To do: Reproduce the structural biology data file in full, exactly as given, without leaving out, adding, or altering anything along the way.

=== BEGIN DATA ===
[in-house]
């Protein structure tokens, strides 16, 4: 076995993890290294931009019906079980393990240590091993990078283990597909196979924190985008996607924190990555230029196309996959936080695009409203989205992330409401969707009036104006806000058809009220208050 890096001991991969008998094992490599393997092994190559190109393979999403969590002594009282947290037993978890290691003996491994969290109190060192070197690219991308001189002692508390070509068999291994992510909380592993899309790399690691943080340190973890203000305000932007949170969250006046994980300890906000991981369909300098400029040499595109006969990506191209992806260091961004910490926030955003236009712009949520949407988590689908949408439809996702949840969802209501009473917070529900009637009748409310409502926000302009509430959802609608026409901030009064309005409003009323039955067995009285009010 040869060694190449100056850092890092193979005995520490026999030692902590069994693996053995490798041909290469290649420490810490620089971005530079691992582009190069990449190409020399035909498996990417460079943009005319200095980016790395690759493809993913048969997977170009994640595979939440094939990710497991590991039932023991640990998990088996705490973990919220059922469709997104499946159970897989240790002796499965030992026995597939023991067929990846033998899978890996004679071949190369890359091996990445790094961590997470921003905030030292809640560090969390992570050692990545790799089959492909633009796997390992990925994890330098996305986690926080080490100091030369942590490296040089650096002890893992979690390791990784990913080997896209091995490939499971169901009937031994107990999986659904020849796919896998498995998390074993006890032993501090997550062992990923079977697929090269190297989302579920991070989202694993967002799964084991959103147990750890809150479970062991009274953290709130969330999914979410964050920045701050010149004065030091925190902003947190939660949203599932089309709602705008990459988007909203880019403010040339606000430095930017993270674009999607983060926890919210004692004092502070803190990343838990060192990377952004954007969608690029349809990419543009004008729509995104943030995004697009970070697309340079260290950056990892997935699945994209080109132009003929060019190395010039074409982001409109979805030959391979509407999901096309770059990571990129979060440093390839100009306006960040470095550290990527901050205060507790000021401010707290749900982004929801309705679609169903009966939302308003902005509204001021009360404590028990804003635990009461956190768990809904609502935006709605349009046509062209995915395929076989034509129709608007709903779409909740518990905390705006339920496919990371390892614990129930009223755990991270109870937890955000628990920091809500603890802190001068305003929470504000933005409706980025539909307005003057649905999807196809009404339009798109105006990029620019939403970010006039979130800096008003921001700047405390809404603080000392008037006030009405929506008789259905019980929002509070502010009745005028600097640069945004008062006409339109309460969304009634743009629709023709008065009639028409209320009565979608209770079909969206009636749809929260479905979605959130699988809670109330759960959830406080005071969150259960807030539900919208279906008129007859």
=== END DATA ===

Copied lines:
[in-house]
């Protein structure tokens, strides 16, 4: 076995993890290294931009019906079980393990240590091993990078283990597909196979924190985008996607924190990555230029196309996959936080695009409203989205992330409401969707009036104006806000058809009220208050 890096001991991969008998094992490599393997092994190559190109393979999403969590002594009282947290037993978890290691003996491994969290109190060192070197690219991308001189002692508390070509068999291994992510909380592993899309790399690691943080340190973890203000305000932007949170969250006046994980300890906000991981369909300098400029040499595109006969990506191209992806260091961004910490926030955003236009712009949520949407988590689908949408439809996702949840969802209501009473917070529900009637009748409310409502926000302009509430959802609608026409901030009064309005409003009323039955067995009285009010 040869060694190449100056850092890092193979005995520490026999030692902590069994693996053995490798041909290469290649420490810490620089971005530079691992582009190069990449190409020399035909498996990417460079943009005319200095980016790395690759493809993913048969997977170009994640595979939440094939990710497991590991039932023991640990998990088996705490973990919220059922469709997104499946159970897989240790002796499965030992026995597939023991067929990846033998899978890996004679071949190369890359091996990445790094961590997470921003905030030292809640560090969390992570050692990545790799089959492909633009796997390992990925994890330098996305986690926080080490100091030369942590490296040089650096002890893992979690390791990784990913080997896209091995490939499971169901009937031994107990999986659904020849796919896998498995998390074993006890032993501090997550062992990923079977697929090269190297989302579920991070989202694993967002799964084991959103147990750890809150479970062991009274953290709130969330999914979410964050920045701050010149004065030091925190902003947190939660949203599932089309709602705008990459988007909203880019403010040339606000430095930017993270674009999607983060926890919210004692004092502070803190990343838990060192990377952004954007969608690029349809990419543009004008729509995104943030995004697009970070697309340079260290950056990892997935699945994209080109132009003929060019190395010039074409982001409109979805030959391979509407999901096309770059990571990129979060440093390839100009306006960040470095550290990527901050205060507790000021401010707290749900982004929801309705679609169903009966939302308003902005509204001021009360404590028990804003635990009461956190768990809904609502935006709605349009046509062209995915395929076989034509129709608007709903779409909740518990905390705006339920496919990371390892614990129930009223755990991270109870937890955000628990920091809500603890802190001068305003929470504000933005409706980025539909307005003057649905999807196809009404339009798109105006990029620019939403970010006039979130800096008003921001700047405390809404603080000392008037006030009405929506008789259905019980929002509070502010009745005028600097640069945004008062006409339109309460969304009634743009629709023709008065009639028409209320009565979608209770079909969206009636749809929260479905979605959130699988809670109330759960959830406080005071969150259960807030539900919208279906008129007859």